We are, in effect, living in a state of post traumatic stress and shock. Some might feel a low grade sense of depression and anxiety, while others, perhaps more sensitive to this imbalance, may have behavioural issues, ranging from substance abuse, to interpersonal and job-related difficulties. Other symptoms can include a heightening of violence and aggression towards others. It is no accident that the rate of suicide has risen in the last decade, as some decide that there’s simply no reason to carry on, in a world so out of balance.
Climate change on our planet will eventually impact every one of us, wherever we live. In recent studies (Bryant et al., 2014,) (Simpson et al., 2011,) it was noted that,
“ Changes in climate affect agriculture, infrastructure and liveability, which in turn affect occupations and quality of life and can force people to migrate. These effects may lead to loss of personal and professional identity, loss of social support structures, loss of a sense of control and autonomy and other mental health impacts such as feelings of helplessness, fear and fatalism.
Extreme temperatures in their own right have a unique influence on behavior and wellbeing. As research by Craig Anderson (2001) and Simister & Cooper (2005) has shown, aggression increases as temperatures rise. Thus as summers get hotter, so might our tempers — likely due, the researchers explain, “to the impacts of heat on arousal, which results in decreases in attention and self-regulation, as well as an increase in the availability of negative and hostile thoughts.” Heat can also impact our ability to think clearly, they add, “which may reduce the ability to resolve a conflict without violence (Pilcher, Nadler, & Busch, 2002).” Higher temperatures have also been found in other research to increase the risk of suicide (Lee et al., 2006).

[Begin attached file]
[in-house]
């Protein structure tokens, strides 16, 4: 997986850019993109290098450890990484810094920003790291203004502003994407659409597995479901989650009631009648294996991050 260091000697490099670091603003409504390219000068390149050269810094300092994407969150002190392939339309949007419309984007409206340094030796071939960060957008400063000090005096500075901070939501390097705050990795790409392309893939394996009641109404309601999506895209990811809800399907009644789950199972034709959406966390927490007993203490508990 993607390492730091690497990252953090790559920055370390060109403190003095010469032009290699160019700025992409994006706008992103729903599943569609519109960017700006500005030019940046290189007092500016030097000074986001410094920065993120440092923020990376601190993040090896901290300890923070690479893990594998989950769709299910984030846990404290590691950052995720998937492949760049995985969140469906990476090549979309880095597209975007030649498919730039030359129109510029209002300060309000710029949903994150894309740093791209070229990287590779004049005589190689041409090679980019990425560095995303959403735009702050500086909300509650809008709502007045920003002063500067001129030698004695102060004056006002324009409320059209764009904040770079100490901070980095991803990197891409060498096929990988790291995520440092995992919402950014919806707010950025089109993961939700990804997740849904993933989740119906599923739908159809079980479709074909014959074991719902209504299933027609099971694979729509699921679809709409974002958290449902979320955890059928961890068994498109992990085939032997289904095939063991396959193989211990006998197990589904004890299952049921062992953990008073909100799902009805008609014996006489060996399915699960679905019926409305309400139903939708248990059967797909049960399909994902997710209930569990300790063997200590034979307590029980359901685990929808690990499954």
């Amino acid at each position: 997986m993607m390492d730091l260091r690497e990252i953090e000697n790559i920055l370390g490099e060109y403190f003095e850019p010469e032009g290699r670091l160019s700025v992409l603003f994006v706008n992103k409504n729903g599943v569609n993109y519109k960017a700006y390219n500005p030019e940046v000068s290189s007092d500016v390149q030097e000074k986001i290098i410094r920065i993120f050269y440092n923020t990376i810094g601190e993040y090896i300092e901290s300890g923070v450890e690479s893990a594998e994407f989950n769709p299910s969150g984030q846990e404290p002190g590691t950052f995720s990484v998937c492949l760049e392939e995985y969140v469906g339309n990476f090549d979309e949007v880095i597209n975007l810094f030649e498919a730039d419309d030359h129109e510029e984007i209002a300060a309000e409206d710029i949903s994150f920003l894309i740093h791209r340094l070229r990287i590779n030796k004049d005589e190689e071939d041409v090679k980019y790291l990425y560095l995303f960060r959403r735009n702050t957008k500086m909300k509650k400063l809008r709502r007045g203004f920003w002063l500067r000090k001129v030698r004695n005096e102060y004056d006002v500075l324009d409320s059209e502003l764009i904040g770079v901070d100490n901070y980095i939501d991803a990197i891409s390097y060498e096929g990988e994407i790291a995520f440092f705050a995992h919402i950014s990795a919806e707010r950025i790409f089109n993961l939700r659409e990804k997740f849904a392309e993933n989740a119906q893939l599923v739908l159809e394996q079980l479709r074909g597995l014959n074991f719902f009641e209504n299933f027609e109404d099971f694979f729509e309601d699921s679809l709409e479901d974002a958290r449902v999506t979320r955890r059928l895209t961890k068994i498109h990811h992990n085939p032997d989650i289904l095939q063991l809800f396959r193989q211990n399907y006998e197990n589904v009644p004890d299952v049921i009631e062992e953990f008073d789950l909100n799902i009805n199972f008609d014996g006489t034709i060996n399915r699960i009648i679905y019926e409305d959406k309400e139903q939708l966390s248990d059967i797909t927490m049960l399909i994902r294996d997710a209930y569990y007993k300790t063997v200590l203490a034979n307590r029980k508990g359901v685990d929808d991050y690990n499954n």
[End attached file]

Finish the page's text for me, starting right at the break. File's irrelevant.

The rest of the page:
Add to this mounting fear and anxiety derived from watching the world around us change in irreversible ways — coupled with the helplessness of feeling as if we cannot stop or reverse global warming— and you have another effect of climate change on mental health:
“Watching the slow and seemingly irrevocable impacts of climate change unfold, and worrying about the future for oneself, children, and later generations, may be an additional source of stress (Searle & Gow, 2010),” the authors write. “Albrecht (2011) and others have termed this anxiety ecoanxiety. Qualitative research provides evidence that some people are deeply affected by feelings of loss, helplessness, and frustration due to their inability to feel like they are making a difference in stopping climate change (Moser, 2013).”
While it may be expedient and profitable for climate change deniers to continue on the path to ecological destruction, those who deny what is happening to their own psyches are impeding any kind of healing for the rest of us. Seasons change, and we must change with them. But more gently.